Temple's ongoing construction will be substantial but will not push further into residential areas of North Philadelphia, university president Ann Weaver Hart said Tuesday.
Hart, in a meeting with the Inquirer Editorial Board, disclosed details of the $1.2 billion expansion of Temple's main campus, saying the size of the university's footprint in North Philadelphia will not increase.
As The Inquirer reported last year, Temple's expansion will develop the university's Broad Street corridor.
The project includes a 1,500-bed residence hall, a $48 million renovation of the Pearson and McGonigle Hall sports and fitness complex, a new architecture building, and a science education and research building.
"What we are working on is to bring more of our students into the urban center of our campus, which is Broad Street," Hart said.
Temple plans to fund the project from its budget, which includes state and federal aid. The construction will serve the university at its current size of 27,000 students, she said.
One key to the 10-year plan, dubbed Temple 20/20, is a $148 million residence hall and retail complex on the east side of Broad Street between Cecil B. Moore Avenue and Oxford Street.
Hart said the residence hall would complement the Avenue North apartment and retail complex and the View movie theater on the opposite side of Broad Street. Construction began this fall and is expected to be complete by fall 2012.
The complex is expected to create 110 jobs, most for residents of the surrounding neighborhoods, Hart said.
Hart said a new parking deck would be built a few blocks east of Broad Street to ease parking problems along Broad Street. She did not specify where the deck would be or say how many spaces it would provide.
City Councilman Darrell L. Clarke said in an interview that despite the plan, parking in the area remained a concern.
Parking "continues to be a challenge in spite of the fact that community groups issued a letter of support," for the 20/20 plan, said Clarke, whose district includes the Temple campus. He said those groups "still don't feel comfortable with the parking strategy."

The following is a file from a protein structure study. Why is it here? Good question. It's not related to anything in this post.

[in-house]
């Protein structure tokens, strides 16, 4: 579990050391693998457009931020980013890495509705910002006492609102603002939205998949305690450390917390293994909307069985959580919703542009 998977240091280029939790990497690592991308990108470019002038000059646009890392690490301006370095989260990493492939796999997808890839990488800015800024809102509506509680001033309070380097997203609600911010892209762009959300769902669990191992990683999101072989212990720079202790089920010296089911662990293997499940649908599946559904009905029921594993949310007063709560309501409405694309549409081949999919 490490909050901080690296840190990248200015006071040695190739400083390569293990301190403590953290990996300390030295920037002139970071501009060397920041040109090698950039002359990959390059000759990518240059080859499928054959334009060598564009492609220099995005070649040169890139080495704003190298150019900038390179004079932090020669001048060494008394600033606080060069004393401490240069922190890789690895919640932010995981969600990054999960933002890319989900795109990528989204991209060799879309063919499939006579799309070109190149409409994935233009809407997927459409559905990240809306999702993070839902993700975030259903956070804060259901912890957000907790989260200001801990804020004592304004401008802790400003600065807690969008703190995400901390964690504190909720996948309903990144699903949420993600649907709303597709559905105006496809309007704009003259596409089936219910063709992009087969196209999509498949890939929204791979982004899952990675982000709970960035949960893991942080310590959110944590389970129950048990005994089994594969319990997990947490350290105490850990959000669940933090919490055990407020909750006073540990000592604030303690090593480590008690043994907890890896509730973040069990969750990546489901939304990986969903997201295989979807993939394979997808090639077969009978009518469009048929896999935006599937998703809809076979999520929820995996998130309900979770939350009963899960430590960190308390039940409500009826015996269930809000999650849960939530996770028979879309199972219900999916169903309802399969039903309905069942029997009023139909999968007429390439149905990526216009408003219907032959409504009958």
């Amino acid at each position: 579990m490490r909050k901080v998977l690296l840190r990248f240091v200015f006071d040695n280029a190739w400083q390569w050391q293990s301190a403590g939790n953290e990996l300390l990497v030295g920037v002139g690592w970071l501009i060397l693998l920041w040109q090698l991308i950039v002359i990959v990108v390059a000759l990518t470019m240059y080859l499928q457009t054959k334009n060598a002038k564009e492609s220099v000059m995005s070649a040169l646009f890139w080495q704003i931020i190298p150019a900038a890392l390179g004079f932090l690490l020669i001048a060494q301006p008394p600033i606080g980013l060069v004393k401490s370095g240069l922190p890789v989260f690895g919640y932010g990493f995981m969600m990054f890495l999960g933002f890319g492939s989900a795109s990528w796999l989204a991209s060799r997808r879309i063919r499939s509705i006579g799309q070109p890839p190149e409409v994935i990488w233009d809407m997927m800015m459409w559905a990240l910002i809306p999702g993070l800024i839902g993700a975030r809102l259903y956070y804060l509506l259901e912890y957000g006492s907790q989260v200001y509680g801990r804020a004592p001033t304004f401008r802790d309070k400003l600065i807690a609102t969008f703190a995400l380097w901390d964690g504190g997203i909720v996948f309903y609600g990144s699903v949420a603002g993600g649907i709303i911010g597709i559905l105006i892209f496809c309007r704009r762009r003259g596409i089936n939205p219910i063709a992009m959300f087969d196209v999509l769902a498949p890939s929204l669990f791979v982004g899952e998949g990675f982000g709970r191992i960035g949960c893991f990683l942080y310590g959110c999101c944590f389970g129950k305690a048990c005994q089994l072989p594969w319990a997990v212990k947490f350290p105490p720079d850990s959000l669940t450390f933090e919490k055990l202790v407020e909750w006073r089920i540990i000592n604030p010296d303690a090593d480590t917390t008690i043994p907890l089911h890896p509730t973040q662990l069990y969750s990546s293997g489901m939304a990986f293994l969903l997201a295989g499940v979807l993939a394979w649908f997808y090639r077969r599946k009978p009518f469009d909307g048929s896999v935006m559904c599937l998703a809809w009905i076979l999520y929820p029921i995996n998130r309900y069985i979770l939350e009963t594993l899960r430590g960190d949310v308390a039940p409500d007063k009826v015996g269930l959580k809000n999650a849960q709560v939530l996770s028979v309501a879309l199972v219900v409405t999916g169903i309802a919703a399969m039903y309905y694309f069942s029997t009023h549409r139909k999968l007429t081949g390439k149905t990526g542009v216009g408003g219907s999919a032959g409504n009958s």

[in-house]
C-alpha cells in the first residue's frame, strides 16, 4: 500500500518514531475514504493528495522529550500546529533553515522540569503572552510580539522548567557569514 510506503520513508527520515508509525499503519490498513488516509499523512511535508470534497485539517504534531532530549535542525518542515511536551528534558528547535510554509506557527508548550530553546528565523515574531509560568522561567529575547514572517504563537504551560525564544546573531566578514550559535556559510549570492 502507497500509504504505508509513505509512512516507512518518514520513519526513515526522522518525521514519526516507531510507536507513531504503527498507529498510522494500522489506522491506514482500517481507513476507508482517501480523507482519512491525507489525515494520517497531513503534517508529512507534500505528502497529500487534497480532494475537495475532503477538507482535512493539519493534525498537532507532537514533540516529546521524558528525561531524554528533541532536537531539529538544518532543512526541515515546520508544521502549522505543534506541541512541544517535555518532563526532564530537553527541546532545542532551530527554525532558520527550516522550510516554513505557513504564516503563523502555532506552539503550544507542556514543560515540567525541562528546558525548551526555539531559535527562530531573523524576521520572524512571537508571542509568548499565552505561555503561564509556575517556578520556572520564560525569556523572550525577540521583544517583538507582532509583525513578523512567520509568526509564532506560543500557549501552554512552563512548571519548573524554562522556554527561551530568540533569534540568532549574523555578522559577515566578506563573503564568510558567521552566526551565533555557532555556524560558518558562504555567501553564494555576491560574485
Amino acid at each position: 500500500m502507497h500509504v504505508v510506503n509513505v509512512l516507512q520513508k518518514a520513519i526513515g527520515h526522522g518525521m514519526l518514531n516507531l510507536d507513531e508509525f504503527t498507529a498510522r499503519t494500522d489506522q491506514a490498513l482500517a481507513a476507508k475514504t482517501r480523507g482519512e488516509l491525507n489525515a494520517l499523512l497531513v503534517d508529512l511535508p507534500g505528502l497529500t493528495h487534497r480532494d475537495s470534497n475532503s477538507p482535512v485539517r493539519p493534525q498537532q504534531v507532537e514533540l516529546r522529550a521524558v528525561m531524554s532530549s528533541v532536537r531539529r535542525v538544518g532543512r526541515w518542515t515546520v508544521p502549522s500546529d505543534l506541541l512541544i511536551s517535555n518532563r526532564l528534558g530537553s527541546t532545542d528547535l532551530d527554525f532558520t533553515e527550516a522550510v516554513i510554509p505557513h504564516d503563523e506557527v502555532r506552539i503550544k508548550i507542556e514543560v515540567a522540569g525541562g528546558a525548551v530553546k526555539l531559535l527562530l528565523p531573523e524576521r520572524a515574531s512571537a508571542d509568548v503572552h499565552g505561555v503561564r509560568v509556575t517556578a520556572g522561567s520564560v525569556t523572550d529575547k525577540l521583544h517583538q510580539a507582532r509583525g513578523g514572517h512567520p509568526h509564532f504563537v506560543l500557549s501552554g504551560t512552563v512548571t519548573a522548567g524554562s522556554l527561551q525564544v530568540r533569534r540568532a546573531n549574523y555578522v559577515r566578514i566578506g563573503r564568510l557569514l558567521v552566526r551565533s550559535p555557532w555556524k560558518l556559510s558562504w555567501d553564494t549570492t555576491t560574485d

Clarke said a surge in private-market student housing in the neighborhoods west of Broad Street in recent years had raised tensions between students and long-term residents.
A $48 million renovation and expansion of the Pearson and McGonigle Halls on Broad at Montgomery will add 140,000 square feet to the existing 225,000 square feet. Construction started in May, and completion is set for fall 2011.
Hart said that in addition to expanded exercise space, classrooms, and offices, the halls would include, for the first time, practice facilities for the men's and women's basketball teams.
The complex will include a metal-and-glass front and an atrium designed to make it more inviting.
"The idea is that we want our neighbors, the community, and . . . everybody driving up and down Broad Street to feel this is a welcoming place and it provides more of a facility for our students," Hart said.
A short distance from Broad and Montgomery, a new library is planned for Broad Street across from the Temple Performing Arts Center. Hart did not say how much the library would cost or when it would be built.
On the interior of the campus, a $10 million architecture building is under construction at 13th and Diamond Streets. Hart said the 50,000-square-foot building would complete a mini-arts quad that includes the existing Tyler School of Art, the Boyer College of Music and Dance, and the theater department.
At 12th Street and Pollett Walk, the university plans a 250,0000-square-foot science education and research building. The $100 million project is to include labs, classrooms, and offices. No construction timetable has been set.
A one-block stretch of green space is planned along 13th Street. The 21/2-acre area - the largest green space on the campus - will result from demolition of a campus building, Hart said.
She said that the university had held town-hall meetings with neighborhood groups about the 20/20 plan and that the groups had issued letters in support.
"We met with leaders of our community council before we ever started the planning process," she said.
Hart said the plans would include hundreds of scholarships for residents of Temple's adjacent neighborhoods.
Clarke said he wanted to make sure the scholarships enabled residents to attend Temple, adding that some scholarships had gone unused in the past.
"There needs to be a strategy between Temple, the School District, and the community," Clarke said. "There needs to be a specific game plan to make sure students take advantage of those scholarships."
Clarke said he supported the 20/20 project, but "we've agreed that there will be ongoing conversations on their plans. At the end of the day, having a billion dollars' worth of construction in this economic climate in terms of the city is very good."